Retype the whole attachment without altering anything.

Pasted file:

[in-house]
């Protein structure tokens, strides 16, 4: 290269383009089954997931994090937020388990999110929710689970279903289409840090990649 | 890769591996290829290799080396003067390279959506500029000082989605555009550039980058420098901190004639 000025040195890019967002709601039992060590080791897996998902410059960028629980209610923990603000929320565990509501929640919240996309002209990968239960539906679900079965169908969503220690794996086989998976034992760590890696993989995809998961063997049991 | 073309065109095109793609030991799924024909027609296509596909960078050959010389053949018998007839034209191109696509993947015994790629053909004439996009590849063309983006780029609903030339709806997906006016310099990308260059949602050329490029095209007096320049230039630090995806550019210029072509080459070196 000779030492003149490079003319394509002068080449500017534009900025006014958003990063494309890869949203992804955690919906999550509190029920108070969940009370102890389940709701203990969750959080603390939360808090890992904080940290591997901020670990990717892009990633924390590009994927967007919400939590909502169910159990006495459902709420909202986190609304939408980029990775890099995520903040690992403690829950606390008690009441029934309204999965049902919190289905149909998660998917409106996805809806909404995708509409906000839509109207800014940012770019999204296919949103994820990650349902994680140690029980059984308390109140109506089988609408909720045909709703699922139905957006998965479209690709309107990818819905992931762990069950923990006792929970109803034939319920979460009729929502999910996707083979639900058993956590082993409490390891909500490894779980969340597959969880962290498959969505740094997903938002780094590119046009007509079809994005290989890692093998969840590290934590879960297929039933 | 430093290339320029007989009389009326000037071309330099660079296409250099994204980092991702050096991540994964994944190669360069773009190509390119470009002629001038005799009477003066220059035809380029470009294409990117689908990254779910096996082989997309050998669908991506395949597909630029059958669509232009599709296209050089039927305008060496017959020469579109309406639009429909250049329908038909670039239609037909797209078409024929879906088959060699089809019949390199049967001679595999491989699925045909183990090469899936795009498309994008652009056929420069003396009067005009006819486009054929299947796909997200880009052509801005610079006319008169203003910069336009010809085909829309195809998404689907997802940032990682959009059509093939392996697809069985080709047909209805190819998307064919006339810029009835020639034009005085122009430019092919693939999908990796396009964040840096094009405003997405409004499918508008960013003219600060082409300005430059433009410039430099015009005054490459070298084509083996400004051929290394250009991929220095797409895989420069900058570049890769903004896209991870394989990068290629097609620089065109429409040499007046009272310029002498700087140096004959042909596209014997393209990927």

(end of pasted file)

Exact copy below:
[in-house]
């Protein structure tokens, strides 16, 4: 290269383009089954997931994090937020388990999110929710689970279903289409840090990649 | 890769591996290829290799080396003067390279959506500029000082989605555009550039980058420098901190004639 000025040195890019967002709601039992060590080791897996998902410059960028629980209610923990603000929320565990509501929640919240996309002209990968239960539906679900079965169908969503220690794996086989998976034992760590890696993989995809998961063997049991 | 073309065109095109793609030991799924024909027609296509596909960078050959010389053949018998007839034209191109696509993947015994790629053909004439996009590849063309983006780029609903030339709806997906006016310099990308260059949602050329490029095209007096320049230039630090995806550019210029072509080459070196 000779030492003149490079003319394509002068080449500017534009900025006014958003990063494309890869949203992804955690919906999550509190029920108070969940009370102890389940709701203990969750959080603390939360808090890992904080940290591997901020670990990717892009990633924390590009994927967007919400939590909502169910159990006495459902709420909202986190609304939408980029990775890099995520903040690992403690829950606390008690009441029934309204999965049902919190289905149909998660998917409106996805809806909404995708509409906000839509109207800014940012770019999204296919949103994820990650349902994680140690029980059984308390109140109506089988609408909720045909709703699922139905957006998965479209690709309107990818819905992931762990069950923990006792929970109803034939319920979460009729929502999910996707083979639900058993956590082993409490390891909500490894779980969340597959969880962290498959969505740094997903938002780094590119046009007509079809994005290989890692093998969840590290934590879960297929039933 | 430093290339320029007989009389009326000037071309330099660079296409250099994204980092991702050096991540994964994944190669360069773009190509390119470009002629001038005799009477003066220059035809380029470009294409990117689908990254779910096996082989997309050998669908991506395949597909630029059958669509232009599709296209050089039927305008060496017959020469579109309406639009429909250049329908038909670039239609037909797209078409024929879906088959060699089809019949390199049967001679595999491989699925045909183990090469899936795009498309994008652009056929420069003396009067005009006819486009054929299947796909997200880009052509801005610079006319008169203003910069336009010809085909829309195809998404689907997802940032990682959009059509093939392996697809069985080709047909209805190819998307064919006339810029009835020639034009005085122009430019092919693939999908990796396009964040840096094009405003997405409004499918508008960013003219600060082409300005430059433009410039430099015009005054490459070298084509083996400004051929290394250009991929220095797409895989420069900058570049890769903004896209991870394989990068290629097609620089065109429409040499007046009272310029002498700087140096004959042909596209014997393209990927």